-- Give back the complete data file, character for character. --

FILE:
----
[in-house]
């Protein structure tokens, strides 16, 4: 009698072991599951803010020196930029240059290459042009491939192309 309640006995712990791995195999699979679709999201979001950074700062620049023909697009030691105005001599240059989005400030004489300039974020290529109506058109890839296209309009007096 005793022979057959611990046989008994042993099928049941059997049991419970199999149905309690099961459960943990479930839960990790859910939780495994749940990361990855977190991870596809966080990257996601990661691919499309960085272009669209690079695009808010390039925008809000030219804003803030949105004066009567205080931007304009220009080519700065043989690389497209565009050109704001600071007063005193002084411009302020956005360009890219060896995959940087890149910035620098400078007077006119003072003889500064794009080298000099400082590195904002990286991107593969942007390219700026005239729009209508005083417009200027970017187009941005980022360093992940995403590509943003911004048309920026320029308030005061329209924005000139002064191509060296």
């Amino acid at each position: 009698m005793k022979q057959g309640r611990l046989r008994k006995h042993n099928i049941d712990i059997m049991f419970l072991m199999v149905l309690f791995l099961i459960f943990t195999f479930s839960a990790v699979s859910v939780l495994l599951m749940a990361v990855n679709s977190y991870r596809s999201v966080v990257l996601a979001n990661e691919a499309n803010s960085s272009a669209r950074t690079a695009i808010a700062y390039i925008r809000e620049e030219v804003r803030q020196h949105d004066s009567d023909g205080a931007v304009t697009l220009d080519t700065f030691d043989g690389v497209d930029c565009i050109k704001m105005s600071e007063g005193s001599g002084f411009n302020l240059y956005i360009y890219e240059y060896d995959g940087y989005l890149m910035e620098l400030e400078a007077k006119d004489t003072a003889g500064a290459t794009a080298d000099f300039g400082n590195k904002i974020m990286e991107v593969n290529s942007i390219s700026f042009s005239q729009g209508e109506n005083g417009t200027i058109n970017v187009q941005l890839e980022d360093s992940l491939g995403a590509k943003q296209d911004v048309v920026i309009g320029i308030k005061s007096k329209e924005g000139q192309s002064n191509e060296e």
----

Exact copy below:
[in-house]
């Protein structure tokens, strides 16, 4: 009698072991599951803010020196930029240059290459042009491939192309 309640006995712990791995195999699979679709999201979001950074700062620049023909697009030691105005001599240059989005400030004489300039974020290529109506058109890839296209309009007096 005793022979057959611990046989008994042993099928049941059997049991419970199999149905309690099961459960943990479930839960990790859910939780495994749940990361990855977190991870596809966080990257996601990661691919499309960085272009669209690079695009808010390039925008809000030219804003803030949105004066009567205080931007304009220009080519700065043989690389497209565009050109704001600071007063005193002084411009302020956005360009890219060896995959940087890149910035620098400078007077006119003072003889500064794009080298000099400082590195904002990286991107593969942007390219700026005239729009209508005083417009200027970017187009941005980022360093992940995403590509943003911004048309920026320029308030005061329209924005000139002064191509060296």
């Amino acid at each position: 009698m005793k022979q057959g309640r611990l046989r008994k006995h042993n099928i049941d712990i059997m049991f419970l072991m199999v149905l309690f791995l099961i459960f943990t195999f479930s839960a990790v699979s859910v939780l495994l599951m749940a990361v990855n679709s977190y991870r596809s999201v966080v990257l996601a979001n990661e691919a499309n803010s960085s272009a669209r950074t690079a695009i808010a700062y390039i925008r809000e620049e030219v804003r803030q020196h949105d004066s009567d023909g205080a931007v304009t697009l220009d080519t700065f030691d043989g690389v497209d930029c565009i050109k704001m105005s600071e007063g005193s001599g002084f411009n302020l240059y956005i360009y890219e240059y060896d995959g940087y989005l890149m910035e620098l400030e400078a007077k006119d004489t003072a003889g500064a290459t794009a080298d000099f300039g400082n590195k904002i974020m990286e991107v593969n290529s942007i390219s700026f042009s005239q729009g209508e109506n005083g417009t200027i058109n970017v187009q941005l890839e980022d360093s992940l491939g995403a590509k943003q296209d911004v048309v920026i309009g320029i308030k005061s007096k329209e924005g000139q192309s002064n191509e060296e």